Writer: Tim Stillman
Date:Sunday September 6 2009
Since Eduardo da Silva invented the act of 'simulation' in an opponent's penalty box this August past, the world has reacted with shock and disbelief. So much so that much of the English national media thought his tumble in the area more newsworthy than the fact that scores of Afghans were prevented from voting in a free and open democratic election in their own country. Eduardo goes down easily? Moral compasses go doolalley. 26 Afghans killed trying to vote for their own goverment? Meh.
Of course Eduardo's act of simulation has brought (or should that be bought) condemnation from football's senior and trustworthy figures. He of the nimble feet Mr. Wayne Rooney was the first to speak out against the unspeakable evil that is diving (at this point I will ignore the comments of the actual President of UEFA, who,you know, admitted to diving frequently in his playing days).
'Everyone who watches me play knows I am an honest player,' Rooney said.
'I have never intentionally tried to dive. In fact, there have been times when I have tried to stay on my feet and get the shot off rather than go down.
'It isn't fair for players to dive and try to cheat the other team. And it is not just cheating your opponents, you are cheating the fans as well.'
Bravo Wayne, well said my boy. Where would the world be if one of football's most foremost profiles was caught condoning diving in the penalty area? Imagine if Mr. Rooney was caught actually perpetrating such a despicable act? Eduardo's big crime appeared to be being caught diving against below average opponents live on ITV television when Liverpool, Chelsea and Manchester United weren't playing. Using the Eduardo dive as a paradigm of disgust, imagine how ITV would react to an England player diving in the area. Hell would hath no fury in comparison.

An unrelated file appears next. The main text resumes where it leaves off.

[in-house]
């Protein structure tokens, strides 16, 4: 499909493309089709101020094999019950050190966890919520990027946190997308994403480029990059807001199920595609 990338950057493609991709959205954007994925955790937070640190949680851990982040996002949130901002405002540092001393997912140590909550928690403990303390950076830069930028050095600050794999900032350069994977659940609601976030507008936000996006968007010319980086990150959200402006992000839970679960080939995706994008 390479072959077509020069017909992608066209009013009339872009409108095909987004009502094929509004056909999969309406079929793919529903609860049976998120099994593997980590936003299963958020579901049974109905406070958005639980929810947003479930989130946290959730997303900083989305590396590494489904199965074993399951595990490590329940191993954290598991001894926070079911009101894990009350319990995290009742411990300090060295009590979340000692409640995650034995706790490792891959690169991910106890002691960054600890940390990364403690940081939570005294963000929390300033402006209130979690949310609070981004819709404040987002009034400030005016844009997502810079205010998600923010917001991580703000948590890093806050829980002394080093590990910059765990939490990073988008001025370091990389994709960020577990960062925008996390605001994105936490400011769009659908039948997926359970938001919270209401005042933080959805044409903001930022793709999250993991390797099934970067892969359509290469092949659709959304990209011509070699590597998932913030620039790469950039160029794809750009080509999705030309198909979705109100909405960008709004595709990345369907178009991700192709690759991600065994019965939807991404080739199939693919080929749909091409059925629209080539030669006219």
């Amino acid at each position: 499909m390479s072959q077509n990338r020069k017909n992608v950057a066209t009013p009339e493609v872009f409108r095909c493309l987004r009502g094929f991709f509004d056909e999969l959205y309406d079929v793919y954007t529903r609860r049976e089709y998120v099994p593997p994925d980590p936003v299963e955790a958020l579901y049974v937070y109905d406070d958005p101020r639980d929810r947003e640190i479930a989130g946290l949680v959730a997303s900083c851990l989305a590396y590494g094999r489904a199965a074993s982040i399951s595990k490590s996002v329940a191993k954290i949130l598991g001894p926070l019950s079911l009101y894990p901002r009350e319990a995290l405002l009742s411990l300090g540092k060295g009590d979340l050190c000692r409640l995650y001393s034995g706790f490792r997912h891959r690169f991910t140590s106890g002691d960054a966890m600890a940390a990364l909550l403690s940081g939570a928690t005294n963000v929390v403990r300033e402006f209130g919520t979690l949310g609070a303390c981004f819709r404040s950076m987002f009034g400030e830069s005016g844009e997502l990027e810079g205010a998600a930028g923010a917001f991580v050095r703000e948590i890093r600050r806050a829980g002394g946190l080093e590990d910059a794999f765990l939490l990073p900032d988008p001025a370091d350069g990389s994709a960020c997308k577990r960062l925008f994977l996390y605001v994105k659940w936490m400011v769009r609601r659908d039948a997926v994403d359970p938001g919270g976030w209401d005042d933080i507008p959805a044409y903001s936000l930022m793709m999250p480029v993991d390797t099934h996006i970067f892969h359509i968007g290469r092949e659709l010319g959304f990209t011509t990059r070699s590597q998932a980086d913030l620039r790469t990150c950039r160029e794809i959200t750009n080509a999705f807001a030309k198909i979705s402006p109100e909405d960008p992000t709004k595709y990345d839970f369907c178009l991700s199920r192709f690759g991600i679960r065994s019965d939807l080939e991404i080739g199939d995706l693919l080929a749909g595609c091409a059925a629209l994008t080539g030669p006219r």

England captain John Terry was the next to lay blame for this despicable act squarely away from the door of the Englishman.
'I can speak about the England lads and the England team and it (diving) is something we don't do.
'I think sometimes we're too honest because sometimes, even in the Premiership, you see the English lads get a bit of contact and try and stay on their feet and try and score from the chance they've been given.'
Quite so John, quite so. I look forward to the UEFA Investigation that will no doubt back up your claims.LD.
Date:Sunday September 6 2009
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